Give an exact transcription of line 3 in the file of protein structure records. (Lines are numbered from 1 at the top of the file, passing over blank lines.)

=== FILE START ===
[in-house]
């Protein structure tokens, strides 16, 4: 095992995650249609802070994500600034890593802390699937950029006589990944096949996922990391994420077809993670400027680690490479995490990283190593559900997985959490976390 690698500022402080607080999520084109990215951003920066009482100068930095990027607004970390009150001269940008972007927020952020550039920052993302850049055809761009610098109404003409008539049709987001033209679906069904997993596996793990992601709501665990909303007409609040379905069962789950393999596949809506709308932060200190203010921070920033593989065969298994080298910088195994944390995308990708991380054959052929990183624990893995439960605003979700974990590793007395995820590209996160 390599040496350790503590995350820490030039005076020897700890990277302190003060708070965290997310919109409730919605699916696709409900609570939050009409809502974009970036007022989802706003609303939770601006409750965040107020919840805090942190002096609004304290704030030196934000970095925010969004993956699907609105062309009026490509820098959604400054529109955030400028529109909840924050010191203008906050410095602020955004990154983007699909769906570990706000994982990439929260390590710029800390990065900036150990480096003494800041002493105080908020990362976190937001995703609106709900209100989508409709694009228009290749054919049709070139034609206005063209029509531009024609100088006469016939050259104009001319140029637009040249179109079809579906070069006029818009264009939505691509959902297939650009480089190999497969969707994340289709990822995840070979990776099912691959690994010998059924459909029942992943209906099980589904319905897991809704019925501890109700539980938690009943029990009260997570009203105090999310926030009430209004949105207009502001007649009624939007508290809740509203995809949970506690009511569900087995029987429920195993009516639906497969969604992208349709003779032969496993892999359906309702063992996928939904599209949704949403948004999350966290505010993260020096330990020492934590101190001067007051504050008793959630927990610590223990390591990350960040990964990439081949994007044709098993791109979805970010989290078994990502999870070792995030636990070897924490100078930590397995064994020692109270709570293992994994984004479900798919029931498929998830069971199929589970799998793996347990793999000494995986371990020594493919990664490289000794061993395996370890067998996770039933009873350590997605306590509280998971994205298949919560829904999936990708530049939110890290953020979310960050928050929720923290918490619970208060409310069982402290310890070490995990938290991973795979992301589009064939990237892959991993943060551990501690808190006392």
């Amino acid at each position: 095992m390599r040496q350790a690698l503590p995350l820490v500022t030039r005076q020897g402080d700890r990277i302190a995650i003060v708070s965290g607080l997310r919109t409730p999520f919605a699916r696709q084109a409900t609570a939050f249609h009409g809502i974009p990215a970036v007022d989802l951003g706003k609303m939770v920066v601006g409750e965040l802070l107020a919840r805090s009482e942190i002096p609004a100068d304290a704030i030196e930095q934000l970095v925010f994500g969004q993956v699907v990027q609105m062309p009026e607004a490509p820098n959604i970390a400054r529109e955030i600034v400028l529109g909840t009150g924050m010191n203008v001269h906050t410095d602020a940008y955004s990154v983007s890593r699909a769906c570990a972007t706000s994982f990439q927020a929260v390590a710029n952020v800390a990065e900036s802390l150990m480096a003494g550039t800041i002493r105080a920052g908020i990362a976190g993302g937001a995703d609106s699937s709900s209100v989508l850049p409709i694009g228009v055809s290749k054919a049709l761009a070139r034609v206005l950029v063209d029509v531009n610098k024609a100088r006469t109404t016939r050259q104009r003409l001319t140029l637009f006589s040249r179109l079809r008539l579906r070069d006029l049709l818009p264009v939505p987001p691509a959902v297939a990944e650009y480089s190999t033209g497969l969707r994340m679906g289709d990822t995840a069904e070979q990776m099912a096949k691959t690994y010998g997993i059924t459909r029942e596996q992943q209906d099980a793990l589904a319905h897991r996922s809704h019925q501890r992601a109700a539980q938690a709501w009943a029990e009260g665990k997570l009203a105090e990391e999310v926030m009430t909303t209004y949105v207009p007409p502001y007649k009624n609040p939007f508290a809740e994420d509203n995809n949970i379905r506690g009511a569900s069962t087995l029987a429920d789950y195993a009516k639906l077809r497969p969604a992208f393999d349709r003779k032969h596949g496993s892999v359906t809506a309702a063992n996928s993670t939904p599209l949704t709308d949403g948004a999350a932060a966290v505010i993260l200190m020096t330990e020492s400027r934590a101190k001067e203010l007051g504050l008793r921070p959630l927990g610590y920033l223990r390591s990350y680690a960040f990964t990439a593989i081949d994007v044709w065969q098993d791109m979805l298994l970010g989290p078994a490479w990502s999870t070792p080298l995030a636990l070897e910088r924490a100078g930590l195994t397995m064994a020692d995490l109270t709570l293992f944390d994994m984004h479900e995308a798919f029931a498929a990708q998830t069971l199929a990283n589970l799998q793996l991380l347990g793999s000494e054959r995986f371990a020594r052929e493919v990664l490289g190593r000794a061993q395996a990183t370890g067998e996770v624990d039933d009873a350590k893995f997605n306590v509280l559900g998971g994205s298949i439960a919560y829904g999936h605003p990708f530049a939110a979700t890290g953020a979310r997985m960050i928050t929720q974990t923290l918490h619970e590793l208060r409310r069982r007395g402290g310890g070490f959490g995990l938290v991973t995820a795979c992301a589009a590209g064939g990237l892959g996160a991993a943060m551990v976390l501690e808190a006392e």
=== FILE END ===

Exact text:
């Amino acid at each position: 095992m390599r040496q350790a690698l503590p995350l820490v500022t030039r005076q020897g402080d700890r990277i302190a995650i003060v708070s965290g607080l997310r919109t409730p999520f919605a699916r696709q084109a409900t609570a939050f249609h009409g809502i974009p990215a970036v007022d989802l951003g706003k609303m939770v920066v601006g409750e965040l802070l107020a919840r805090s009482e942190i002096p609004a100068d304290a704030i030196e930095q934000l970095v925010f994500g969004q993956v699907v990027q609105m062309p009026e607004a490509p820098n959604i970390a400054r529109e955030i600034v400028l529109g909840t009150g924050m010191n203008v001269h906050t410095d602020a940008y955004s990154v983007s890593r699909a769906c570990a972007t706000s994982f990439q927020a929260v390590a710029n952020v800390a990065e900036s802390l150990m480096a003494g550039t800041i002493r105080a920052g908020i990362a976190g993302g937001a995703d609106s699937s709900s209100v989508l850049p409709i694009g228009v055809s290749k054919a049709l761009a070139r034609v206005l950029v063209d029509v531009n610098k024609a100088r006469t109404t016939r050259q104009r003409l001319t140029l637009f006589s040249r179109l079809r008539l579906r070069d006029l049709l818009p264009v939505p987001p691509a959902v297939a990944e650009y480089s190999t033209g497969l969707r994340m679906g289709d990822t995840a069904e070979q990776m099912a096949k691959t690994y010998g997993i059924t459909r029942e596996q992943q209906d099980a793990l589904a319905h897991r996922s809704h019925q501890r992601a109700a539980q938690a709501w009943a029990e009260g665990k997570l009203a105090e990391e999310v926030m009430t909303t209004y949105v207009p007409p502001y007649k009624n609040p939007f508290a809740e994420d509203n995809n949970i379905r506690g009511a569900s069962t087995l029987a429920d789950y195993a009516k639906l077809r497969p969604a992208f393999d349709r003779k032969h596949g496993s892999v359906t809506a309702a063992n996928s993670t939904p599209l949704t709308d949403g948004a999350a932060a966290v505010i993260l200190m020096t330990e020492s400027r934590a101190k001067e203010l007051g504050l008793r921070p959630l927990g610590y920033l223990r390591s990350y680690a960040f990964t990439a593989i081949d994007v044709w065969q098993d791109m979805l298994l970010g989290p078994a490479w990502s999870t070792p080298l995030a636990l070897e910088r924490a100078g930590l195994t397995m064994a020692d995490l109270t709570l293992f944390d994994m984004h479900e995308a798919f029931a498929a990708q998830t069971l199929a990283n589970l799998q793996l991380l347990g793999s000494e054959r995986f371990a020594r052929e493919v990664l490289g190593r000794a061993q395996a990183t370890g067998e996770v624990d039933d009873a350590k893995f997605n306590v509280l559900g998971g994205s298949i439960a919560y829904g999936h605003p990708f530049a939110a979700t890290g953020a979310r997985m960050i928050t929720q974990t923290l918490h619970e590793l208060r409310r069982r007395g402290g310890g070490f959490g995990l938290v991973t995820a795979c992301a589009a590209g064939g990237l892959g996160a991993a943060m551990v976390l501690e808190a006392e």